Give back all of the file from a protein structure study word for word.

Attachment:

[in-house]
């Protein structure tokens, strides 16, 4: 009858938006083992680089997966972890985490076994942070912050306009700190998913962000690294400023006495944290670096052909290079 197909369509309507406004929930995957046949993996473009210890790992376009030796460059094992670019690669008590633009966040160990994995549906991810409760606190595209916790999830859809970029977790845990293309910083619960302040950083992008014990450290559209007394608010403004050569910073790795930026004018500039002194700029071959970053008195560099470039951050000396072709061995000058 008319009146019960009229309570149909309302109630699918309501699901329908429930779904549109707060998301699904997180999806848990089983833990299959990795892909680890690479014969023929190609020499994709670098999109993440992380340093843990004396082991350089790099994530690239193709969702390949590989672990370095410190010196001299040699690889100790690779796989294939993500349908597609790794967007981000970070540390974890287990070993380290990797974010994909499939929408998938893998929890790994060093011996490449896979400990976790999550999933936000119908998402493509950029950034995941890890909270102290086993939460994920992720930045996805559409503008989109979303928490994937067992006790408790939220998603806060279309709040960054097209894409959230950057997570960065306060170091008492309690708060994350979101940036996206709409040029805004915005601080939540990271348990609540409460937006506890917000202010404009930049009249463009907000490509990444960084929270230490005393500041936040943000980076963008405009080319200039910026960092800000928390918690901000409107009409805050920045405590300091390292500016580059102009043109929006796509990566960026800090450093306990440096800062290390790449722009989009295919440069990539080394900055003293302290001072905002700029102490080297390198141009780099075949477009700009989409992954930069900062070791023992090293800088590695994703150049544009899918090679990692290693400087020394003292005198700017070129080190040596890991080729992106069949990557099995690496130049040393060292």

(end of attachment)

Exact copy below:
[in-house]
């Protein structure tokens, strides 16, 4: 009858938006083992680089997966972890985490076994942070912050306009700190998913962000690294400023006495944290670096052909290079 197909369509309507406004929930995957046949993996473009210890790992376009030796460059094992670019690669008590633009966040160990994995549906991810409760606190595209916790999830859809970029977790845990293309910083619960302040950083992008014990450290559209007394608010403004050569910073790795930026004018500039002194700029071959970053008195560099470039951050000396072709061995000058 008319009146019960009229309570149909309302109630699918309501699901329908429930779904549109707060998301699904997180999806848990089983833990299959990795892909680890690479014969023929190609020499994709670098999109993440992380340093843990004396082991350089790099994530690239193709969702390949590989672990370095410190010196001299040699690889100790690779796989294939993500349908597609790794967007981000970070540390974890287990070993380290990797974010994909499939929408998938893998929890790994060093011996490449896979400990976790999550999933936000119908998402493509950029950034995941890890909270102290086993939460994920992720930045996805559409503008989109979303928490994937067992006790408790939220998603806060279309709040960054097209894409959230950057997570960065306060170091008492309690708060994350979101940036996206709409040029805004915005601080939540990271348990609540409460937006506890917000202010404009930049009249463009907000490509990444960084929270230490005393500041936040943000980076963008405009080319200039910026960092800000928390918690901000409107009409805050920045405590300091390292500016580059102009043109929006796509990566960026800090450093306990440096800062290390790449722009989009295919440069990539080394900055003293302290001072905002700029102490080297390198141009780099075949477009700009989409992954930069900062070791023992090293800088590695994703150049544009899918090679990692290693400087020394003292005198700017070129080190040596890991080729992106069949990557099995690496130049040393060292």